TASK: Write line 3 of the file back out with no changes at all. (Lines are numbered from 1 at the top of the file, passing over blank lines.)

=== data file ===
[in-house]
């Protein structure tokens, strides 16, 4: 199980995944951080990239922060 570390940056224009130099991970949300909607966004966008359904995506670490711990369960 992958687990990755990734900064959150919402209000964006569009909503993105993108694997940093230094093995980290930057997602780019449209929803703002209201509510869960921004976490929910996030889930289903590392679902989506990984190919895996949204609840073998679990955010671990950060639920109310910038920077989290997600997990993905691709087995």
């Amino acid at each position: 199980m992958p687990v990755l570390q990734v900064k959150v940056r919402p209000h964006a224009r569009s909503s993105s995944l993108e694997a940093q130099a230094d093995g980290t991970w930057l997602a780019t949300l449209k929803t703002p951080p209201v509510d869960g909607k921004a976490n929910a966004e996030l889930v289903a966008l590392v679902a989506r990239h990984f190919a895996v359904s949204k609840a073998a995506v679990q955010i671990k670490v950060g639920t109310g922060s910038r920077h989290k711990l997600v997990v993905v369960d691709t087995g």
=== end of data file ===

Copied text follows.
């Amino acid at each position: 199980m992958p687990v990755l570390q990734v900064k959150v940056r919402p209000h964006a224009r569009s909503s993105s995944l993108e694997a940093q130099a230094d093995g980290t991970w930057l997602a780019t949300l449209k929803t703002p951080p209201v509510d869960g909607k921004a976490n929910a966004e996030l889930v289903a966008l590392v679902a989506r990239h990984f190919a895996v359904s949204k609840a073998a995506v679990q955010i671990k670490v950060g639920t109310g922060s910038r920077h989290k711990l997600v997990v993905v369960d691709t087995g």